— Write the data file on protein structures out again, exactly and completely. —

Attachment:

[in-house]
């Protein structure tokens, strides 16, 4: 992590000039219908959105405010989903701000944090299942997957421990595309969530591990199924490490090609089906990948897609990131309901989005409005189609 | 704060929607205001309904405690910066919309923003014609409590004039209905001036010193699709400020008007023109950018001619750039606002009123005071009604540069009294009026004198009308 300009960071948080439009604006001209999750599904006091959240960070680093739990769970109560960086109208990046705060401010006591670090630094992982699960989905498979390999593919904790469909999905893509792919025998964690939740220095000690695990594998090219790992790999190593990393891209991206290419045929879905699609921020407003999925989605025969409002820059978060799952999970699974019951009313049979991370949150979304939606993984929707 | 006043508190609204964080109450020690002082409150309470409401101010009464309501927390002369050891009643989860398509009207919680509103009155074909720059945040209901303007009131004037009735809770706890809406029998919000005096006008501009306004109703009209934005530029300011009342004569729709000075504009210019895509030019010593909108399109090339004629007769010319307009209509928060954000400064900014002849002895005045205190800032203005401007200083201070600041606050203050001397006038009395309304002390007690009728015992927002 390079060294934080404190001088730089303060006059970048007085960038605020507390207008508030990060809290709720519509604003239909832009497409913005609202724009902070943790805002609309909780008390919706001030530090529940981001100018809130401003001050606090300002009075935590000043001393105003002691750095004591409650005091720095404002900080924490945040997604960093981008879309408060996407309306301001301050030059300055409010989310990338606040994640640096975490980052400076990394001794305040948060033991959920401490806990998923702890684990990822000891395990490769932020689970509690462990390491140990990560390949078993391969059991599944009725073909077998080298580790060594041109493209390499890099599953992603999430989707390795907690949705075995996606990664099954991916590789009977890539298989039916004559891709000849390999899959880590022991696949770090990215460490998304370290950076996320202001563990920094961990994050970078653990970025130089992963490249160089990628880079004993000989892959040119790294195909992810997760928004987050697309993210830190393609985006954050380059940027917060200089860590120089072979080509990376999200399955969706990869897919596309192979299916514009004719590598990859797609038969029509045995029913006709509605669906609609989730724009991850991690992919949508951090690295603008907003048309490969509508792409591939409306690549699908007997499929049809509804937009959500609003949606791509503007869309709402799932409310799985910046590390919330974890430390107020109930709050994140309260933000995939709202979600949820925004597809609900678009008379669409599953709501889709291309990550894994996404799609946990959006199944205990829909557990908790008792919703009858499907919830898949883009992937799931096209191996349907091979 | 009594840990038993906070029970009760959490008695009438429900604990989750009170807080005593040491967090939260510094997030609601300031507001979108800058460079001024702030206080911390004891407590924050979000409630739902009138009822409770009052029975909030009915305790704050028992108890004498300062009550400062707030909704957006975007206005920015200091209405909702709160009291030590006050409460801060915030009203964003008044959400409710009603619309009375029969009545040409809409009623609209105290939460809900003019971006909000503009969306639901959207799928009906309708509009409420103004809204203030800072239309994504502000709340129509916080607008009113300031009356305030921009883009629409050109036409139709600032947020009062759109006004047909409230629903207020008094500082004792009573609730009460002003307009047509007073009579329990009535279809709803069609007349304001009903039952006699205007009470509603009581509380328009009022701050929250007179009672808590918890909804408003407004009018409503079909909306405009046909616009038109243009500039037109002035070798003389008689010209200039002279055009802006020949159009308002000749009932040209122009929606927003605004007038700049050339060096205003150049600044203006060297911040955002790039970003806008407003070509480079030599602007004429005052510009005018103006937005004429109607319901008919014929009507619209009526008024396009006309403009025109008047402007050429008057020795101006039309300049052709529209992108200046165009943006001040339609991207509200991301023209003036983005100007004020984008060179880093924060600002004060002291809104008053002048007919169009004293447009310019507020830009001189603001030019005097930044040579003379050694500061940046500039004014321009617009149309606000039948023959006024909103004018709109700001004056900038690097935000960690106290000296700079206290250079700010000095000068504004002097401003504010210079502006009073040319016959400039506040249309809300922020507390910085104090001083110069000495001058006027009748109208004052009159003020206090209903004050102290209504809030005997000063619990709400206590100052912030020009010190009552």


[in-house]
């Protein structure tokens, strides 16, 4: 992590000039219908959105405010989903701000944090299942997957421990595309969530591990199924490490090609089906990948897609990131309901989005409005189609 | 704060929607205001309904405690910066919309923003014609409590004039209905001036010193699709400020008007023109950018001619750039606002009123005071009604540069009294009026004198009308 300009960071948080439009604006001209999750599904006091959240960070680093739990769970109560960086109208990046705060401010006591670090630094992982699960989905498979390999593919904790469909999905893509792919025998964690939740220095000690695990594998090219790992790999190593990393891209991206290419045929879905699609921020407003999925989605025969409002820059978060799952999970699974019951009313049979991370949150979304939606993984929707 | 006043508190609204964080109450020690002082409150309470409401101010009464309501927390002369050891009643989860398509009207919680509103009155074909720059945040209901303007009131004037009735809770706890809406029998919000005096006008501009306004109703009209934005530029300011009342004569729709000075504009210019895509030019010593909108399109090339004629007769010319307009209509928060954000400064900014002849002895005045205190800032203005401007200083201070600041606050203050001397006038009395309304002390007690009728015992927002 390079060294934080404190001088730089303060006059970048007085960038605020507390207008508030990060809290709720519509604003239909832009497409913005609202724009902070943790805002609309909780008390919706001030530090529940981001100018809130401003001050606090300002009075935590000043001393105003002691750095004591409650005091720095404002900080924490945040997604960093981008879309408060996407309306301001301050030059300055409010989310990338606040994640640096975490980052400076990394001794305040948060033991959920401490806990998923702890684990990822000891395990490769932020689970509690462990390491140990990560390949078993391969059991599944009725073909077998080298580790060594041109493209390499890099599953992603999430989707390795907690949705075995996606990664099954991916590789009977890539298989039916004559891709000849390999899959880590022991696949770090990215460490998304370290950076996320202001563990920094961990994050970078653990970025130089992963490249160089990628880079004993000989892959040119790294195909992810997760928004987050697309993210830190393609985006954050380059940027917060200089860590120089072979080509990376999200399955969706990869897919596309192979299916514009004719590598990859797609038969029509045995029913006709509605669906609609989730724009991850991690992919949508951090690295603008907003048309490969509508792409591939409306690549699908007997499929049809509804937009959500609003949606791509503007869309709402799932409310799985910046590390919330974890430390107020109930709050994140309260933000995939709202979600949820925004597809609900678009008379669409599953709501889709291309990550894994996404799609946990959006199944205990829909557990908790008792919703009858499907919830898949883009992937799931096209191996349907091979 | 009594840990038993906070029970009760959490008695009438429900604990989750009170807080005593040491967090939260510094997030609601300031507001979108800058460079001024702030206080911390004891407590924050979000409630739902009138009822409770009052029975909030009915305790704050028992108890004498300062009550400062707030909704957006975007206005920015200091209405909702709160009291030590006050409460801060915030009203964003008044959400409710009603619309009375029969009545040409809409009623609209105290939460809900003019971006909000503009969306639901959207799928009906309708509009409420103004809204203030800072239309994504502000709340129509916080607008009113300031009356305030921009883009629409050109036409139709600032947020009062759109006004047909409230629903207020008094500082004792009573609730009460002003307009047509007073009579329990009535279809709803069609007349304001009903039952006699205007009470509603009581509380328009009022701050929250007179009672808590918890909804408003407004009018409503079909909306405009046909616009038109243009500039037109002035070798003389008689010209200039002279055009802006020949159009308002000749009932040209122009929606927003605004007038700049050339060096205003150049600044203006060297911040955002790039970003806008407003070509480079030599602007004429005052510009005018103006937005004429109607319901008919014929009507619209009526008024396009006309403009025109008047402007050429008057020795101006039309300049052709529209992108200046165009943006001040339609991207509200991301023209003036983005100007004020984008060179880093924060600002004060002291809104008053002048007919169009004293447009310019507020830009001189603001030019005097930044040579003379050694500061940046500039004014321009617009149309606000039948023959006024909103004018709109700001004056900038690097935000960690106290000296700079206290250079700010000095000068504004002097401003504010210079502006009073040319016959400039506040249309809300922020507390910085104090001083110069000495001058006027009748109208004052009159003020206090209903004050102290209504809030005997000063619990709400206590100052912030020009010190009552």